Impact of prison reforms on rehabilitation of offenders in Kenya: the case of Naivasha Maximum Security Prison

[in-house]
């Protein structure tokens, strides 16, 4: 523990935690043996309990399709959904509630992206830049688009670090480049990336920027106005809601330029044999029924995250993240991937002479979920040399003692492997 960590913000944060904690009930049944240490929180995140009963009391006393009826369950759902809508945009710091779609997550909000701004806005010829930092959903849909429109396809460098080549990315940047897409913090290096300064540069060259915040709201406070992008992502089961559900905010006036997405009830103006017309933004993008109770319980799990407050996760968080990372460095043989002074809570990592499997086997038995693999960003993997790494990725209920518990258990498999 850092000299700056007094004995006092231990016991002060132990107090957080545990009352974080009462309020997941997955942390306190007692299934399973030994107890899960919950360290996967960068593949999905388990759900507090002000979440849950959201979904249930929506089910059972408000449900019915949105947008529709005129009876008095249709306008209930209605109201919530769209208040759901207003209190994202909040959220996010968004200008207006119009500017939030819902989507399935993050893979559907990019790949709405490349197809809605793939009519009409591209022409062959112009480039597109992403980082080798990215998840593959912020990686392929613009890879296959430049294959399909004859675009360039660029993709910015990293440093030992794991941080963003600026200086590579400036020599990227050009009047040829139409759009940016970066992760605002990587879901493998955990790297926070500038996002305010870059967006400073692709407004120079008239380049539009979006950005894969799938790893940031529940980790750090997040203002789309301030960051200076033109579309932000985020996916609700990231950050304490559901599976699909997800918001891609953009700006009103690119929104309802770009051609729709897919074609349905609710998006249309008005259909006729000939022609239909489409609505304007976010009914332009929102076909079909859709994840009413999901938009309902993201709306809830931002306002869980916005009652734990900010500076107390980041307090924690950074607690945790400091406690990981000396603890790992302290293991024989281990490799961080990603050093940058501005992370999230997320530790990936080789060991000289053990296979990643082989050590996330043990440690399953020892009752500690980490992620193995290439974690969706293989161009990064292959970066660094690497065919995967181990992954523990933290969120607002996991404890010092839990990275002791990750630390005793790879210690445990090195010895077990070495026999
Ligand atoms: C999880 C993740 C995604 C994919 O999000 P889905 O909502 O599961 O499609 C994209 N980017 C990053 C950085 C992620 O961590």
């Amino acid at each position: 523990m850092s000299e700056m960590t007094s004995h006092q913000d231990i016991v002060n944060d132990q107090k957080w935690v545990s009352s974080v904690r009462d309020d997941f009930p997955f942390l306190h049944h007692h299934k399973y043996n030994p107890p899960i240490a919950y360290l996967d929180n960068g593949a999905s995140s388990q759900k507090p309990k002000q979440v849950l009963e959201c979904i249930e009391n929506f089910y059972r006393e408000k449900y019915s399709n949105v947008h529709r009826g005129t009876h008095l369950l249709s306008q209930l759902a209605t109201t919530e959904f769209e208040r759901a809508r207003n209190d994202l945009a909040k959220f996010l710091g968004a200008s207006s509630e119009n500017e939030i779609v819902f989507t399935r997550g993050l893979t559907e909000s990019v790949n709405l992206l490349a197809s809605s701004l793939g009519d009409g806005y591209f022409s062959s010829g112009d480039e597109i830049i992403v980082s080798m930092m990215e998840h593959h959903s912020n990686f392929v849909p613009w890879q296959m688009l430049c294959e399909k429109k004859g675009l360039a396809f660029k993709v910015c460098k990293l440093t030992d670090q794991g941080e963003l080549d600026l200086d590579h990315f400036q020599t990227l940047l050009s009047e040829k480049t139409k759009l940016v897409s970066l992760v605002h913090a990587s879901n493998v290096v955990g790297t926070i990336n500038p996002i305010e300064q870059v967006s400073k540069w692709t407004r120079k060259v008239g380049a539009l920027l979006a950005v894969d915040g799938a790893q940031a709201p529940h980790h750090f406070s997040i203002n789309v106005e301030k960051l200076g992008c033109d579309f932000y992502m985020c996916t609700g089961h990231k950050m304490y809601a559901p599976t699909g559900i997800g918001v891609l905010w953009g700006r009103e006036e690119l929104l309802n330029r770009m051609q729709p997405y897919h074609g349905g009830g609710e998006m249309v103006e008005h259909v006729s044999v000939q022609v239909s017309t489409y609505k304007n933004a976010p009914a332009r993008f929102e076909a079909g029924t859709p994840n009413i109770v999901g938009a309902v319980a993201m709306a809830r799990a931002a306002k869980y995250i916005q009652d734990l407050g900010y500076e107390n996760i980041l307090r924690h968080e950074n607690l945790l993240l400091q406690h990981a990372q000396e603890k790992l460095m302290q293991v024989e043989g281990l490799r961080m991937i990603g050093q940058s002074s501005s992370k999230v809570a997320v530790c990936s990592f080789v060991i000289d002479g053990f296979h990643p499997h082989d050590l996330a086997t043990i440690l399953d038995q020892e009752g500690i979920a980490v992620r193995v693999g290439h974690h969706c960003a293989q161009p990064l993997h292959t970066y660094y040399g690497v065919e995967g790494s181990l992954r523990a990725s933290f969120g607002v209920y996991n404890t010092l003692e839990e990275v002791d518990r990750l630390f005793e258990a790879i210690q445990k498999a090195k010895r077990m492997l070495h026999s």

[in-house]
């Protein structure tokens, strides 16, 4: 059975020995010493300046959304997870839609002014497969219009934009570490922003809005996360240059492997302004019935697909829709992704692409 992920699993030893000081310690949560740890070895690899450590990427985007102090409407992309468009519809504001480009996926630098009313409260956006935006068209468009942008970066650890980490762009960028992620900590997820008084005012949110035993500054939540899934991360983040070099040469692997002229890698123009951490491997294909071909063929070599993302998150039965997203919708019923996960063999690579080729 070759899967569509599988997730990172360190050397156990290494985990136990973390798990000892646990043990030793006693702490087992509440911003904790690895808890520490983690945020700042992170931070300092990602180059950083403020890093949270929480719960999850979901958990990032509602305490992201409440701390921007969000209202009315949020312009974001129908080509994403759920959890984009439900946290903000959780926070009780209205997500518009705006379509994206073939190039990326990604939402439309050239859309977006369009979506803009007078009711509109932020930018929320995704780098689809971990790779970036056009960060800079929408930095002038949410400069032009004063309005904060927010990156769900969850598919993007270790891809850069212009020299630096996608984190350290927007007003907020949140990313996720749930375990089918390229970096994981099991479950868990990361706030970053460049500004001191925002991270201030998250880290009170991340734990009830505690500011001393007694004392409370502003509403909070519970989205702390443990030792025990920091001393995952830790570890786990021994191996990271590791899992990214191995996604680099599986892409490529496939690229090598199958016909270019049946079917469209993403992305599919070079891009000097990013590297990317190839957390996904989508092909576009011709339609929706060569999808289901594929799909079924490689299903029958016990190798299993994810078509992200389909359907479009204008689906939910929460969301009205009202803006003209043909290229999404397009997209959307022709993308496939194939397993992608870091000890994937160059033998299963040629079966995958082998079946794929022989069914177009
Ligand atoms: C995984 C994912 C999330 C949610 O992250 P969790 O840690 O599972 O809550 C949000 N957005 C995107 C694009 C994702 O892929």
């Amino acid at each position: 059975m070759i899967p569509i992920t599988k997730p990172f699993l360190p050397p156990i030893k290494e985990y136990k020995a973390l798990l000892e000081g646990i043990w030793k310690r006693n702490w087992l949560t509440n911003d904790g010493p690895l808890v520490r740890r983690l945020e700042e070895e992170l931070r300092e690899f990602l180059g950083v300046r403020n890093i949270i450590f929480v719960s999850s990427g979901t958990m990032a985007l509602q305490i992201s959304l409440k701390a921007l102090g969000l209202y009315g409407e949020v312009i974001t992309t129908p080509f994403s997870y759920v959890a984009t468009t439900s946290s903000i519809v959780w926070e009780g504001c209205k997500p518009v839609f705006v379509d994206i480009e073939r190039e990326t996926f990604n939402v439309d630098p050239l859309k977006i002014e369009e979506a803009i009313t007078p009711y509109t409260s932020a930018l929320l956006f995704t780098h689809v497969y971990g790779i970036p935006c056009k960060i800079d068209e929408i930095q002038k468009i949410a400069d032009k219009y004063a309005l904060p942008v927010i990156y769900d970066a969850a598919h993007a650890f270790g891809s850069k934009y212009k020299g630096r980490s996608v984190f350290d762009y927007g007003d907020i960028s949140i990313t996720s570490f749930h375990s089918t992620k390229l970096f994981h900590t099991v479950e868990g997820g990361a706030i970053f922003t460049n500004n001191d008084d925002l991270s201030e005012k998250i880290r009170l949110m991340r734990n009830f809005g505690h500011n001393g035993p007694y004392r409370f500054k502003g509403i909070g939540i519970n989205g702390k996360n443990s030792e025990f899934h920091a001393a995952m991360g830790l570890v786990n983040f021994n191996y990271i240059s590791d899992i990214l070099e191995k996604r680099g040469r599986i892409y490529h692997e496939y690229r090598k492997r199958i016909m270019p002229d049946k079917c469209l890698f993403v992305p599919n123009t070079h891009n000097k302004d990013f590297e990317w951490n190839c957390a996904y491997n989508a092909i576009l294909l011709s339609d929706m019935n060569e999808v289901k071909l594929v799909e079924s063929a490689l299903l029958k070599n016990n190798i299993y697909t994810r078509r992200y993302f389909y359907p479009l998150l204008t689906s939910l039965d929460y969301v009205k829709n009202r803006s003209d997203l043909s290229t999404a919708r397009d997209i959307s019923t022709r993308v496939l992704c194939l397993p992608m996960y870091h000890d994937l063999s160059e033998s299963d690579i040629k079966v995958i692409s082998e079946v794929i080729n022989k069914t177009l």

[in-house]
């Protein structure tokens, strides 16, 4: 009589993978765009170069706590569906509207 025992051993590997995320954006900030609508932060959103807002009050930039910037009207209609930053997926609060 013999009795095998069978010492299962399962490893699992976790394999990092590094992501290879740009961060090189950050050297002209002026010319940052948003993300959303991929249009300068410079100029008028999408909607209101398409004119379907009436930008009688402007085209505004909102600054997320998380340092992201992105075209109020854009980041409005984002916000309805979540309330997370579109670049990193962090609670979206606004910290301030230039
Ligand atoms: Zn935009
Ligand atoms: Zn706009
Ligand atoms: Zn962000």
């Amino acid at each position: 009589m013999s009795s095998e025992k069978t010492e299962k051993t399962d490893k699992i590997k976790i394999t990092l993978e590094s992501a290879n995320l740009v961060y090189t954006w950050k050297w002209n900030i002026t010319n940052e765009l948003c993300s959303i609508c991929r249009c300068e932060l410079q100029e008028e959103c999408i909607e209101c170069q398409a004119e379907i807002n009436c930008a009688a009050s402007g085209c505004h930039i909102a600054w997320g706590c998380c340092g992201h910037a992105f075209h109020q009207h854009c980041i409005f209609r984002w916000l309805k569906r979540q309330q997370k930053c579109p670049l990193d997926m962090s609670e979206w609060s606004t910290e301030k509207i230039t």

ABSTRACT The study aims at establishing the impact of prison reforms on rehabilitation of offenders. Specifically, the study seeks to establish the chief drivers of prison reforms in Kenya and how opening up prisons to ‘outside contact’ has contributed to behavior change among inmates. Prisons are part of wider public sector and there has been efforts world over to reform public institutions with a view to improving service delivery and management practices. In this regards, it is expected that all reform agenda meet the expectations or objectives set as this is where success is pegged on. It is also expected that prisoner’s behavior would change with the initiation of reforms. Specifically this implies that recidivism will decline. The study site was Naivasha Maximum Security prison. The respondents interviewed for the study were in three categories. They included inmates who have been in prison before 2001 and after and have since then reoffended, key informants and ex-offenders. A total of 40 respondents were interviewed for the study. The method of sampling used was purposive. The methods used are both structured and semi structured interviews. The study employed both qualitative and quantitative approach. Quantitative approach was used because during data manipulation, variables of nominal scale were statistically applied. Numerical values were assigned to such data for coding purposes. Variables of age and level of education were used versus the likelihood of re-offending to establish the significant relationship through Chi-Square test. The findings of the study have shown that the opening of prisons is facilitating behavior change though issues of stigma, unemployment and ineffective police force have been fronted as factors contributing to reoffending. The study concludes that prison reforms are about changing the prison institution and its practices. It is expected that prisoners’ behavior would change after reforms have been undertaken. This implies that after a prisoner has completed serving his/her imprisonment term, he or she becomes a law-abinding citizen through non-involvement in crime which is a true measure for rehabilitation.